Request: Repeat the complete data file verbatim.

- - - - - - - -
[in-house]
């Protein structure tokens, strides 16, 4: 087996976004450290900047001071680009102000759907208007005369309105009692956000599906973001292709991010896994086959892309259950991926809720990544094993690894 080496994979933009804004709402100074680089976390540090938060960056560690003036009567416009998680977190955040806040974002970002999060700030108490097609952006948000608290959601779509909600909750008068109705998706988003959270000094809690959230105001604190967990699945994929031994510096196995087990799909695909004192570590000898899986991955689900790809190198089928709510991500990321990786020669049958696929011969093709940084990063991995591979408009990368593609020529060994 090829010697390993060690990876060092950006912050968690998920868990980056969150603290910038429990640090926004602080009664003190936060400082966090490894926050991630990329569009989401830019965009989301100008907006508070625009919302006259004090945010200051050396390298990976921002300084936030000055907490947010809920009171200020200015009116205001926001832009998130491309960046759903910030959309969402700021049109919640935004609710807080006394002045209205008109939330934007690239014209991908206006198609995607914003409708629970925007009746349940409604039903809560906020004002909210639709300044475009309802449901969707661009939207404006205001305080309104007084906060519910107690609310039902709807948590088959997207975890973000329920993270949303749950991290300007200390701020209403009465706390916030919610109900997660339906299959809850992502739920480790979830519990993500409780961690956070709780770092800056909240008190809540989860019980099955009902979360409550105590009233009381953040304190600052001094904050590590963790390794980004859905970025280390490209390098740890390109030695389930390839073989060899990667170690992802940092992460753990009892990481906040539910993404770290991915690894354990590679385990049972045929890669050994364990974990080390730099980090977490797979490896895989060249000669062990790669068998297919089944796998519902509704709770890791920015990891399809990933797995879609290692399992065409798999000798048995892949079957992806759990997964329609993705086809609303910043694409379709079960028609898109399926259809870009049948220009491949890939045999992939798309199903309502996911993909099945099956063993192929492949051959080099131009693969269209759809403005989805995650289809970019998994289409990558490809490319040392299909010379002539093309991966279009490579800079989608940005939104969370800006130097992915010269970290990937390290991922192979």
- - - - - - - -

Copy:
[in-house]
């Protein structure tokens, strides 16, 4: 087996976004450290900047001071680009102000759907208007005369309105009692956000599906973001292709991010896994086959892309259950991926809720990544094993690894 080496994979933009804004709402100074680089976390540090938060960056560690003036009567416009998680977190955040806040974002970002999060700030108490097609952006948000608290959601779509909600909750008068109705998706988003959270000094809690959230105001604190967990699945994929031994510096196995087990799909695909004192570590000898899986991955689900790809190198089928709510991500990321990786020669049958696929011969093709940084990063991995591979408009990368593609020529060994 090829010697390993060690990876060092950006912050968690998920868990980056969150603290910038429990640090926004602080009664003190936060400082966090490894926050991630990329569009989401830019965009989301100008907006508070625009919302006259004090945010200051050396390298990976921002300084936030000055907490947010809920009171200020200015009116205001926001832009998130491309960046759903910030959309969402700021049109919640935004609710807080006394002045209205008109939330934007690239014209991908206006198609995607914003409708629970925007009746349940409604039903809560906020004002909210639709300044475009309802449901969707661009939207404006205001305080309104007084906060519910107690609310039902709807948590088959997207975890973000329920993270949303749950991290300007200390701020209403009465706390916030919610109900997660339906299959809850992502739920480790979830519990993500409780961690956070709780770092800056909240008190809540989860019980099955009902979360409550105590009233009381953040304190600052001094904050590590963790390794980004859905970025280390490209390098740890390109030695389930390839073989060899990667170690992802940092992460753990009892990481906040539910993404770290991915690894354990590679385990049972045929890669050994364990974990080390730099980090977490797979490896895989060249000669062990790669068998297919089944796998519902509704709770890791920015990891399809990933797995879609290692399992065409798999000798048995892949079957992806759990997964329609993705086809609303910043694409379709079960028609898109399926259809870009049948220009491949890939045999992939798309199903309502996911993909099945099956063993192929492949051959080099131009693969269209759809403005989805995650289809970019998994289409990558490809490319040392299909010379002539093309991966279009490579800079989608940005939104969370800006130097992915010269970290990937390290991922192979």